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Home Sweet Dome

For a half-century, Pittsburgh’s iconic Mellon Arena, an engineering marvel and shining symbol of the city’s post-war renaissance, has hosted championship teams, all-stars, icons and legends. Now, the landmark is ready for a swan song of its own. Join us for a last look back at life under the dome we called home.



A new landmark in an evolving city, the arena foregrounds a 1960s-era skyline.

Photos courtesy Senator John Heinz History Center and Frank Fuhrer Distributors

(page 1 of 2)

Inside the heart of every Pittsburgher is a shiny dome. You know it as the Civic Arena, Mellon Arena or “The Igloo.” Of all the buildings that make up the city’s signature skyline, few have had more of an impact on our lives. If you’ve grown up in the Pittsburgh region, most likely you can name the concerts, games and events you’ve attended beneath its silver dome.

A lot has changed since the Civic Arena first opened its doors in 1961. Throughout that timeframe—nearly a half century—Pittsburgh has become famous for many things. Light opera is not exactly one of them. But that very art form helped to build the structure that fans would later come to know as Mellon Arena and “The Igloo” with its rich, storied and sometimes magical history.The Civic Arena  anticipates a 1974 tennis playoff between the Pittsburgh Triangles and  the Detroit Loves. An open arena was a common sight during these  matches, which were held during the summer months.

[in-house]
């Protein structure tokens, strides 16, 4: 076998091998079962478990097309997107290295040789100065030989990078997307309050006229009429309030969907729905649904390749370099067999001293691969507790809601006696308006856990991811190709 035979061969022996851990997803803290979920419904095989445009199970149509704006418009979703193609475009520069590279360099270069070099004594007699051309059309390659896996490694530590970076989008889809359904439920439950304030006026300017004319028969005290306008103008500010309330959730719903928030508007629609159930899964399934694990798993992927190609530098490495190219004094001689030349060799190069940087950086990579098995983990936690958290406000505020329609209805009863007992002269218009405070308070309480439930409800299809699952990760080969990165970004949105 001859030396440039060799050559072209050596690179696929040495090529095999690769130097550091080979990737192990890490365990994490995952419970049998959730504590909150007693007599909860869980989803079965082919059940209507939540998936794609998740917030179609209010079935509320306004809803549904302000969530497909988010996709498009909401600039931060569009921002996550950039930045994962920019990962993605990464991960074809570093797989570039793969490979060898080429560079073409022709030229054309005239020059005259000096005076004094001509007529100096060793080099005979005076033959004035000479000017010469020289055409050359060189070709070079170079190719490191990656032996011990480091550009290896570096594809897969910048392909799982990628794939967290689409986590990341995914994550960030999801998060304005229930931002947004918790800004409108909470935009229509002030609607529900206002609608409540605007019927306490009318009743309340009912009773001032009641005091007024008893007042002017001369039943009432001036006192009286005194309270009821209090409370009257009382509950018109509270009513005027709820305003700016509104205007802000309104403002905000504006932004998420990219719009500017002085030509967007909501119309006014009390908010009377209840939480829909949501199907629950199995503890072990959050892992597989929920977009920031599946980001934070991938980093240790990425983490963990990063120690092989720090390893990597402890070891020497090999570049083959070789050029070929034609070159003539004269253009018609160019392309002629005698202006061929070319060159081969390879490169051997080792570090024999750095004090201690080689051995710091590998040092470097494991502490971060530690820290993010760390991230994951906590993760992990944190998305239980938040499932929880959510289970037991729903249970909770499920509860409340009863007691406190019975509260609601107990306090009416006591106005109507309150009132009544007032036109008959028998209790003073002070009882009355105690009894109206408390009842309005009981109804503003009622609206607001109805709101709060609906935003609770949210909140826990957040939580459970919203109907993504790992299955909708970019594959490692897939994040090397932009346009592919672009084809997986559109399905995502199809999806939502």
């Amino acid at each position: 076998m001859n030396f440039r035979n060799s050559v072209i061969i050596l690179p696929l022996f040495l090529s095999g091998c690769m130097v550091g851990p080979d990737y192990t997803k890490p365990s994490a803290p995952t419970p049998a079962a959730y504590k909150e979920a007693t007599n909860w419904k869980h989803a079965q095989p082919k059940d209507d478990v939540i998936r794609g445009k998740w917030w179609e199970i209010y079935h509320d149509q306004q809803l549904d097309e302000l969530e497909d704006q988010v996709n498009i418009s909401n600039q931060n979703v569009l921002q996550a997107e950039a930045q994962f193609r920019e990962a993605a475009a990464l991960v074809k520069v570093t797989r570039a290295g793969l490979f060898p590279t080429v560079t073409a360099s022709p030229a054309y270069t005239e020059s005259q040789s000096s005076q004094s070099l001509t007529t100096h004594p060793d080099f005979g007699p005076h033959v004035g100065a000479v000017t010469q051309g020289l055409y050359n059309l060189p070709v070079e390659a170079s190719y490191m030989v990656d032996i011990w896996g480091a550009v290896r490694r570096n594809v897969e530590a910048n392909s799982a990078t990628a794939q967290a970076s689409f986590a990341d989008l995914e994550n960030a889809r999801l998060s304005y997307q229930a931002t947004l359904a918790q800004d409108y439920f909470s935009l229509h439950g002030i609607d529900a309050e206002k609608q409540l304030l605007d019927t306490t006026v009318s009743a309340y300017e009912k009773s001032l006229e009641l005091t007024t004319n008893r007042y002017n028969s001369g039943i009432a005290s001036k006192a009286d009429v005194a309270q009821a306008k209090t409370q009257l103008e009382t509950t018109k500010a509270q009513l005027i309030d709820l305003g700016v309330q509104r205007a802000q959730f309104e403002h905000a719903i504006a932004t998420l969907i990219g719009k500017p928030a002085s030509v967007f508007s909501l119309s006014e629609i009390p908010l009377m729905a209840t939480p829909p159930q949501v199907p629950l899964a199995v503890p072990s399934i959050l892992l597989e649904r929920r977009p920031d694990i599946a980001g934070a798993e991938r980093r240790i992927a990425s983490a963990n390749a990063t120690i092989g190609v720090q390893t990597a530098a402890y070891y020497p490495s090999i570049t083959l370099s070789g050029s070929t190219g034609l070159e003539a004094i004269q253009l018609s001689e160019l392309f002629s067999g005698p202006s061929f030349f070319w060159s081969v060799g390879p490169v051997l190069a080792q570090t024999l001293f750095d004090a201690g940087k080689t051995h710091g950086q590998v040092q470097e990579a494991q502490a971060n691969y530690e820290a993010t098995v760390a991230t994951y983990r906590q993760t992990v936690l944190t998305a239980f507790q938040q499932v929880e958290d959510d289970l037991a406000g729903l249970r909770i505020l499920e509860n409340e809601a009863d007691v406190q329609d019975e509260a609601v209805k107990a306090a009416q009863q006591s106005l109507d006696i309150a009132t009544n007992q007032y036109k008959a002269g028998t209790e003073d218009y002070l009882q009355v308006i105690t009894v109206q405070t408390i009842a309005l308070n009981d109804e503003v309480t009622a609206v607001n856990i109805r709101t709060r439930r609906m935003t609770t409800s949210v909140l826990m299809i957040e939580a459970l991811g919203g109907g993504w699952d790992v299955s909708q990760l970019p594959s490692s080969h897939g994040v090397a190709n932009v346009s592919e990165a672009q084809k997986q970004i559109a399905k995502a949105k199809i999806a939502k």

In the mid-1940s, Edgar Kaufmann, the Kaufmann’s department store magnate, grew tired of sitting in the rain during Civic Light Opera performances at the University of Pittsburgh’s stadium. He pledged $1 million of his own money to help build the CLO a new home—but with one condition: The new facility had to include a retractable roof so he and other patrons could enjoy performances under the stars.

At about the same time, Pittsburgh Mayor David L. Lawrence was pushing his Renaissance initiative and was desperately looking for a way to show the country that Pittsburgh had shed its “Smoky City” image. What better way than to build a massive, open-air structure unlike any other in the world?

“When it was first designed, it was a fabric-roofed, single-use structure intended only for the CLO,” says Pittsburgh-based architect Rob Pfaffmann, who is leading the preservation effort to save the building. But when they actually thought about what Pittsburgh needed, that’s when they went to the ‘hard top’ design … for a lot of different uses.”

As Pfaffmann goes on to say, “That was the first time people used architecture to show that we had changed as a city. It really put Pittsburgh on the map.” (Check out Pfaffmann’s alternative plan).

The highlight of the design by Pittsburgh architects Mitchell and Ritchey was the retractable roof, which was—and still is—truly an architectural achievement. It’s constructed of eight metal sections, which are supported by a cantilever arm—the half-arch that looms over the dome. Six of the eight sections rest on enormous steel wheels, which roll on top of a monorail-like track. To open the roof, motors pull the six retractable sections underneath the two stationary sections, revealing the Pittsburgh skyline to the audience in just more than two minutes.

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